Every day that you decide to set up your bounce house is a day that will be remembered fondly by friends and family. Bounce houses are a remarkable, nearly unending source of entertainment and thrills for all ages. However, proper set-up of the bounce house, water slide, or other inflatable device is a highly critical step. An improper set-up of a bounce house can lead to possible collapse later in the day, and should be avoided and prepared for well ahead of time. One of the most important set pieces of a well-constructed set-up site is the placement of the bounce house stakes.
All bounce houses ship with at least four stakes, each specifically designed to keep your bounce house in place, and statistically unlikely to come loose during the day’s events. Each stake that you receive will be at least 12 inches long, and depending on the size of the bounce house itself, can stretch to nearly 3 feet in length. The length of your particular stakes has been determined by bounce house manufacturers and designers during the initial construction of the bouncer. The bigger your bounce house is, the more stakes it will likely require to remain safely attached to the ground. Each stake is notable in that its top will be bent at a 90-degree angle, in contrast with the rest of the stake.
Try to avoid pounding the stakes into the ground on an angle; instead, try to hammer them down as straight and evenly as possible. Typically, stakes for tents, canopies, and other similar objects can be hammered into the ground on an angle to make it harder for the loops or string to slide off the metal piece. Doing so is not required for stakes made for inflatable devices because of the bend at the top of each stake. The bent portion of the stake allows the bounce house’s tie-down loop to simply be slipped over the top of the nail. As long as the bend at the top is pointed away from the bounce house, the loop on the stake will be held firmly in place. When you are hammering in the stakes, make sure that you do not leave the top of the stake too far exposed out of the ground. This can lead to people accidentally tripping over the tie-down loop. Pound each spike down, but not as far as pounding it completely underground.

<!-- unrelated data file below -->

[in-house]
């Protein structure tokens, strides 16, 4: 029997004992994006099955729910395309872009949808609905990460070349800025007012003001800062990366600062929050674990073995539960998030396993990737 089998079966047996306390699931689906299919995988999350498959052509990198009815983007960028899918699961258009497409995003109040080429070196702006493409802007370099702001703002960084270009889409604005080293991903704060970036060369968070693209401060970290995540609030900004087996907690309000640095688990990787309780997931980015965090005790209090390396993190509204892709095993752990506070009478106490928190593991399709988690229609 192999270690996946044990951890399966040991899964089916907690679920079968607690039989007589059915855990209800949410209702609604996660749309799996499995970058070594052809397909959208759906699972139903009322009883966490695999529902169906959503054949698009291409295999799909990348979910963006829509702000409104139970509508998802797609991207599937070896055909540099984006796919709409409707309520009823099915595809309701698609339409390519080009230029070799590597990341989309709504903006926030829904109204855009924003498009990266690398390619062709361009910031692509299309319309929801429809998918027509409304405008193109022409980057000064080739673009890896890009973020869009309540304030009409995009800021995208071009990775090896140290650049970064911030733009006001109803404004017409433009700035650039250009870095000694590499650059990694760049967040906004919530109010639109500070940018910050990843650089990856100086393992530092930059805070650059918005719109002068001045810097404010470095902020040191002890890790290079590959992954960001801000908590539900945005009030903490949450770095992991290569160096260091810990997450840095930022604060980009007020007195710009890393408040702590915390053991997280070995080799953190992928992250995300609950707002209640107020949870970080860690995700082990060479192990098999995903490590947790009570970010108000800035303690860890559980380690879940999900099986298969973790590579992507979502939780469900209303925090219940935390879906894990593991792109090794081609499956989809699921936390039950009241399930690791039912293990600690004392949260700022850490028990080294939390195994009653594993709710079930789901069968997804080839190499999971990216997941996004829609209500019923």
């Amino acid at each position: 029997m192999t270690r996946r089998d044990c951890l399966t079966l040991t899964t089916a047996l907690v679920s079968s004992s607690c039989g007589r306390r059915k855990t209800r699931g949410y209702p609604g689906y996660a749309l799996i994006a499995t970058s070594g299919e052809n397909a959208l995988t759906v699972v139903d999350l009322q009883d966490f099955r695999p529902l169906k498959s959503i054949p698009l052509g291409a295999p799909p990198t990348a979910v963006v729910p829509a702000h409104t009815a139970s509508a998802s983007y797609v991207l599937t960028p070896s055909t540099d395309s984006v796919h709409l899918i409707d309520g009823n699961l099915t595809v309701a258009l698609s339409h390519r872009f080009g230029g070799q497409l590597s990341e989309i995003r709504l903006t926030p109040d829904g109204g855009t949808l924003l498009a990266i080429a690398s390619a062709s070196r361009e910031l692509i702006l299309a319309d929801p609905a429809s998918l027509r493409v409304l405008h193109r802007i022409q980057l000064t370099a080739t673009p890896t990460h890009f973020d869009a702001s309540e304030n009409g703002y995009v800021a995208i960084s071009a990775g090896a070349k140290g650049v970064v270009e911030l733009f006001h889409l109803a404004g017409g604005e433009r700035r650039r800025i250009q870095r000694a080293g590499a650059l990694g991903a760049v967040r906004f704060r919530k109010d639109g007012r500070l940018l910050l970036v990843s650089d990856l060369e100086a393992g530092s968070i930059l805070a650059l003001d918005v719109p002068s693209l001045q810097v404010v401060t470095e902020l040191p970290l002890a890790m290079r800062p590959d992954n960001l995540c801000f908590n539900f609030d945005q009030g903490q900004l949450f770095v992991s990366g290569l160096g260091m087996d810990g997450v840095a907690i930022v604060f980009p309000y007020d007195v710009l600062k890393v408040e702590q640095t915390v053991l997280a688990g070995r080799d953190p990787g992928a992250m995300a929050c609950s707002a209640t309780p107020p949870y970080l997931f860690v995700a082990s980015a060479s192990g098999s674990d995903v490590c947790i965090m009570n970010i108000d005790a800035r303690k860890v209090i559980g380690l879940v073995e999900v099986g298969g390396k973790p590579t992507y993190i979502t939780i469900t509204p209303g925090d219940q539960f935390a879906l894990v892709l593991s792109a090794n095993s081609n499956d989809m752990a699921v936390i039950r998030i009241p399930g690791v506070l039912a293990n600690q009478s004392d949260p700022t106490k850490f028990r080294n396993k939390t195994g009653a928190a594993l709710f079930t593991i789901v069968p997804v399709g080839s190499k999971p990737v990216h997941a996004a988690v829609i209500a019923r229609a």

There are several different tests that you can perform on the ground that will act as the foundation for a bounce house site to make sure that it is acceptable for initial and repeated usage. Start by simply hammering one stake into the ground where you feel like setting up. Take note of how easy or difficult it is to drive it into the soil. If the ground is too dry, the stake may easily come free from slight movement in the dirt. However, if you find yourself struggling to even pound one stake into the ground, it will be more of a chore to properly secure the rest of the stakes. It can also imply that the ground you have chosen might be too hard for a bounce house to be safely inflated and used for the day. The best combination of soil and grass for a set-up site should allow the stake to easily be hammered into the ground, while at the same time is hard to move once in the ground. For these features, be on the lookout for freshly watered grass which looks healthful in appearance. Just remember that grass that has just been watered can rub the water off on the bounce house’s vinyl material, so a tarp separating the grass from the bounce house’s floor would be a worthy addition to the set-up site. Also, take note of the trees and other forms of nature surrounding the proposed bounce house site. If you notice that the trees and grass in the area appear somewhat wilting, with brown or sparse leaves and vegetation, it well likely means that the area has not seen rain or garden watering in some time.